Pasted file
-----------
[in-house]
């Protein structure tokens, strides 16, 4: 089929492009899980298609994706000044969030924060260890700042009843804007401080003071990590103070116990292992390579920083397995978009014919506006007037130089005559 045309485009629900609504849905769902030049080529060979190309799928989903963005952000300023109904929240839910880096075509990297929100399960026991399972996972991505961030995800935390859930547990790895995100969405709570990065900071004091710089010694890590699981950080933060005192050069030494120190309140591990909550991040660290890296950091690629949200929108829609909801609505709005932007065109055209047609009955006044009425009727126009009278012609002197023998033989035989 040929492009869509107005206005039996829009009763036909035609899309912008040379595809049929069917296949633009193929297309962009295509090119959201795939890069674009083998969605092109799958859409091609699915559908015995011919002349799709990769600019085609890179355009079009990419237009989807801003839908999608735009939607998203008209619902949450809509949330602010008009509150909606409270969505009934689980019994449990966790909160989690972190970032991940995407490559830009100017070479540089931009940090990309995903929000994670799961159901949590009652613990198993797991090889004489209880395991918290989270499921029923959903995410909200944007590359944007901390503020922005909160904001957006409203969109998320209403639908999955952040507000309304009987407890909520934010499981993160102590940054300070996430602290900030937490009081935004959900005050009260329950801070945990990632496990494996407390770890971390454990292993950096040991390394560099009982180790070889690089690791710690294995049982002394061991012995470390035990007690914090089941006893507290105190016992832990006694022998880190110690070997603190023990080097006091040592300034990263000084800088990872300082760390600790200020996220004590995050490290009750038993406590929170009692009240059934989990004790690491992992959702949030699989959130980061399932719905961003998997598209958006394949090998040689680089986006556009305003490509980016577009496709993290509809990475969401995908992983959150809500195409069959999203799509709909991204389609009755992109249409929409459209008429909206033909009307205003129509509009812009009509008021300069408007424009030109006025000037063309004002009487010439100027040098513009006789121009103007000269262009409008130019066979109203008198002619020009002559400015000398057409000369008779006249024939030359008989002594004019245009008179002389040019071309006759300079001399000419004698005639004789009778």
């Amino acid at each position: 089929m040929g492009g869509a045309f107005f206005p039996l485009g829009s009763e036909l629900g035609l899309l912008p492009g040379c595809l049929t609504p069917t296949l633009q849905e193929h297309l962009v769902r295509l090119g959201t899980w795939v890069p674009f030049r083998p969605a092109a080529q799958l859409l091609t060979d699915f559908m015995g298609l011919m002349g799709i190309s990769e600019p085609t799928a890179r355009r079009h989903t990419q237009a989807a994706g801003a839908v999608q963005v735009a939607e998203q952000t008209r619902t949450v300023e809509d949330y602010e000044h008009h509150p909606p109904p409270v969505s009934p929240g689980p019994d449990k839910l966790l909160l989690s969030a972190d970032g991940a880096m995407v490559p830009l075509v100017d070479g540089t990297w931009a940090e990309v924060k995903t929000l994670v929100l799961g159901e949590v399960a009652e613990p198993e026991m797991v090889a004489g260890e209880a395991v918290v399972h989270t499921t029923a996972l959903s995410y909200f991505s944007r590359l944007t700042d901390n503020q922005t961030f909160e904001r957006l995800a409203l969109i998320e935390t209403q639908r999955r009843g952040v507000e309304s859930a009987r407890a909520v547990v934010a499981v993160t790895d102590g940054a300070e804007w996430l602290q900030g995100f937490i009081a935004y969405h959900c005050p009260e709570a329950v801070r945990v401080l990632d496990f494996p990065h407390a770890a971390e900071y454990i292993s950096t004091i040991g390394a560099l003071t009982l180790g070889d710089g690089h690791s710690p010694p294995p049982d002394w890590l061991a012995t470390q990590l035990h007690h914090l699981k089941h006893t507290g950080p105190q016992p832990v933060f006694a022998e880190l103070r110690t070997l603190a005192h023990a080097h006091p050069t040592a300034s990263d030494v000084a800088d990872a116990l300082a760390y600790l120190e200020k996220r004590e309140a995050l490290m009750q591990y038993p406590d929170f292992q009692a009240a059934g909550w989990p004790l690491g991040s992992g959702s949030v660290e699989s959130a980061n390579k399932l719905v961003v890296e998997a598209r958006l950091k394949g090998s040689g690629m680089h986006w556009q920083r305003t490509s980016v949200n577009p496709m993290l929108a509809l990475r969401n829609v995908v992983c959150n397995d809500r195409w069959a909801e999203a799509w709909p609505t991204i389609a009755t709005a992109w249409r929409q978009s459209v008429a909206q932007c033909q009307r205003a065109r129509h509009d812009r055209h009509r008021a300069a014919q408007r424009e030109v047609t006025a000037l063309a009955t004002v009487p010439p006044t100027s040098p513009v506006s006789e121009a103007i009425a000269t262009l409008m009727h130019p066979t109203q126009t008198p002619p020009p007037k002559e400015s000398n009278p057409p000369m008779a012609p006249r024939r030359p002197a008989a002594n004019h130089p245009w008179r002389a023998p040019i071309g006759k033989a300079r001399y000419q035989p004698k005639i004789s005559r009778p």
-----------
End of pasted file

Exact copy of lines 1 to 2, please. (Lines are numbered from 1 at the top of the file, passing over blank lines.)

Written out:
[in-house]
């Protein structure tokens, strides 16, 4: 089929492009899980298609994706000044969030924060260890700042009843804007401080003071990590103070116990292992390579920083397995978009014919506006007037130089005559 045309485009629900609504849905769902030049080529060979190309799928989903963005952000300023109904929240839910880096075509990297929100399960026991399972996972991505961030995800935390859930547990790895995100969405709570990065900071004091710089010694890590699981950080933060005192050069030494120190309140591990909550991040660290890296950091690629949200929108829609909801609505709005932007065109055209047609009955006044009425009727126009009278012609002197023998033989035989 040929492009869509107005206005039996829009009763036909035609899309912008040379595809049929069917296949633009193929297309962009295509090119959201795939890069674009083998969605092109799958859409091609699915559908015995011919002349799709990769600019085609890179355009079009990419237009989807801003839908999608735009939607998203008209619902949450809509949330602010008009509150909606409270969505009934689980019994449990966790909160989690972190970032991940995407490559830009100017070479540089931009940090990309995903929000994670799961159901949590009652613990198993797991090889004489209880395991918290989270499921029923959903995410909200944007590359944007901390503020922005909160904001957006409203969109998320209403639908999955952040507000309304009987407890909520934010499981993160102590940054300070996430602290900030937490009081935004959900005050009260329950801070945990990632496990494996407390770890971390454990292993950096040991390394560099009982180790070889690089690791710690294995049982002394061991012995470390035990007690914090089941006893507290105190016992832990006694022998880190110690070997603190023990080097006091040592300034990263000084800088990872300082760390600790200020996220004590995050490290009750038993406590929170009692009240059934989990004790690491992992959702949030699989959130980061399932719905961003998997598209958006394949090998040689680089986006556009305003490509980016577009496709993290509809990475969401995908992983959150809500195409069959999203799509709909991204389609009755992109249409929409459209008429909206033909009307205003129509509009812009009509008021300069408007424009030109006025000037063309004002009487010439100027040098513009006789121009103007000269262009409008130019066979109203008198002619020009002559400015000398057409000369008779006249024939030359008989002594004019245009008179002389040019071309006759300079001399000419004698005639004789009778």